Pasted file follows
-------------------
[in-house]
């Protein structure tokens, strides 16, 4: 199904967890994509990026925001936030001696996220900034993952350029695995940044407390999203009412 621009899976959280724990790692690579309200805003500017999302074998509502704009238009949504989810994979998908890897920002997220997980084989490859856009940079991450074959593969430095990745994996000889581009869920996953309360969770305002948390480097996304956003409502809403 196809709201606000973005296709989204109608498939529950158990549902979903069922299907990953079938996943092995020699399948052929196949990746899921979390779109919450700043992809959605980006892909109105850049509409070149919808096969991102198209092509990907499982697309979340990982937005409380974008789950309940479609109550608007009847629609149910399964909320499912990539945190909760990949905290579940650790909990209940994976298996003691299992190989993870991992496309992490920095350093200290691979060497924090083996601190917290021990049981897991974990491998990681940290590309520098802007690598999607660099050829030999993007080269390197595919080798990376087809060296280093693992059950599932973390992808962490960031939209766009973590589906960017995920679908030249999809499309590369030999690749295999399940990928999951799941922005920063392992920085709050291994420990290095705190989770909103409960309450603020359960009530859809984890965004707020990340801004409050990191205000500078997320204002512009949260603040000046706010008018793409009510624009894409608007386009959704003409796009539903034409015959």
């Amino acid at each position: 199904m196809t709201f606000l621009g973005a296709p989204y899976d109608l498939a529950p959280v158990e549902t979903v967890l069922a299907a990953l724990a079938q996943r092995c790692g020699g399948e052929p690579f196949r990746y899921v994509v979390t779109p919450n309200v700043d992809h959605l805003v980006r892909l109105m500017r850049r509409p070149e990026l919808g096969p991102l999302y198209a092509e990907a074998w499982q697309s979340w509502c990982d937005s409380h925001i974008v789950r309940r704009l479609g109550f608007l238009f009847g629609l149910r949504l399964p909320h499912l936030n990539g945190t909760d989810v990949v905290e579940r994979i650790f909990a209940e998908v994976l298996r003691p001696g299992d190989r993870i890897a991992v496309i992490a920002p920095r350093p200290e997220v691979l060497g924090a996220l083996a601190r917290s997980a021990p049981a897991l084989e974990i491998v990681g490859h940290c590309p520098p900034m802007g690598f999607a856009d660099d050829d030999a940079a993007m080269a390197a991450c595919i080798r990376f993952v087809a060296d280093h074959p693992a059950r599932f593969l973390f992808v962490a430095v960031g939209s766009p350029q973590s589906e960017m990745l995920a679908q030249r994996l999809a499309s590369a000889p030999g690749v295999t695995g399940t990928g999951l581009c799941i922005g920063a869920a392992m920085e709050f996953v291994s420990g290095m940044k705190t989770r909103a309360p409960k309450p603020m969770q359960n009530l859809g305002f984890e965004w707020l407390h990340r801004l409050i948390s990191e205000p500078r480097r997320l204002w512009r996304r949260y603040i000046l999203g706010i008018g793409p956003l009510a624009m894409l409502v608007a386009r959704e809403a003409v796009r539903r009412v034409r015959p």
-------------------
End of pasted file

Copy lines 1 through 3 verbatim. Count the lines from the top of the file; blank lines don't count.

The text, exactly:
[in-house]
């Protein structure tokens, strides 16, 4: 199904967890994509990026925001936030001696996220900034993952350029695995940044407390999203009412 621009899976959280724990790692690579309200805003500017999302074998509502704009238009949504989810994979998908890897920002997220997980084989490859856009940079991450074959593969430095990745994996000889581009869920996953309360969770305002948390480097996304956003409502809403 196809709201606000973005296709989204109608498939529950158990549902979903069922299907990953079938996943092995020699399948052929196949990746899921979390779109919450700043992809959605980006892909109105850049509409070149919808096969991102198209092509990907499982697309979340990982937005409380974008789950309940479609109550608007009847629609149910399964909320499912990539945190909760990949905290579940650790909990209940994976298996003691299992190989993870991992496309992490920095350093200290691979060497924090083996601190917290021990049981897991974990491998990681940290590309520098802007690598999607660099050829030999993007080269390197595919080798990376087809060296280093693992059950599932973390992808962490960031939209766009973590589906960017995920679908030249999809499309590369030999690749295999399940990928999951799941922005920063392992920085709050291994420990290095705190989770909103409960309450603020359960009530859809984890965004707020990340801004409050990191205000500078997320204002512009949260603040000046706010008018793409009510624009894409608007386009959704003409796009539903034409015959």
């Amino acid at each position: 199904m196809t709201f606000l621009g973005a296709p989204y899976d109608l498939a529950p959280v158990e549902t979903v967890l069922a299907a990953l724990a079938q996943r092995c790692g020699g399948e052929p690579f196949r990746y899921v994509v979390t779109p919450n309200v700043d992809h959605l805003v980006r892909l109105m500017r850049r509409p070149e990026l919808g096969p991102l999302y198209a092509e990907a074998w499982q697309s979340w509502c990982d937005s409380h925001i974008v789950r309940r704009l479609g109550f608007l238009f009847g629609l149910r949504l399964p909320h499912l936030n990539g945190t909760d989810v990949v905290e579940r994979i650790f909990a209940e998908v994976l298996r003691p001696g299992d190989r993870i890897a991992v496309i992490a920002p920095r350093p200290e997220v691979l060497g924090a996220l083996a601190r917290s997980a021990p049981a897991l084989e974990i491998v990681g490859h940290c590309p520098p900034m802007g690598f999607a856009d660099d050829d030999a940079a993007m080269a390197a991450c595919i080798r990376f993952v087809a060296d280093h074959p693992a059950r599932f593969l973390f992808v962490a430095v960031g939209s766009p350029q973590s589906e960017m990745l995920a679908q030249r994996l999809a499309s590369a000889p030999g690749v295999t695995g399940t990928g999951l581009c799941i922005g920063a869920a392992m920085e709050f996953v291994s420990g290095m940044k705190t989770r909103a309360p409960k309450p603020m969770q359960n009530l859809g305002f984890e965004w707020l407390h990340r801004l409050i948390s990191e205000p500078r480097r997320l204002w512009r996304r949260y603040i000046l999203g706010i008018g793409p956003l009510a624009m894409l409502v608007a386009r959704e809403a003409v796009r539903r009412v034409r015959p």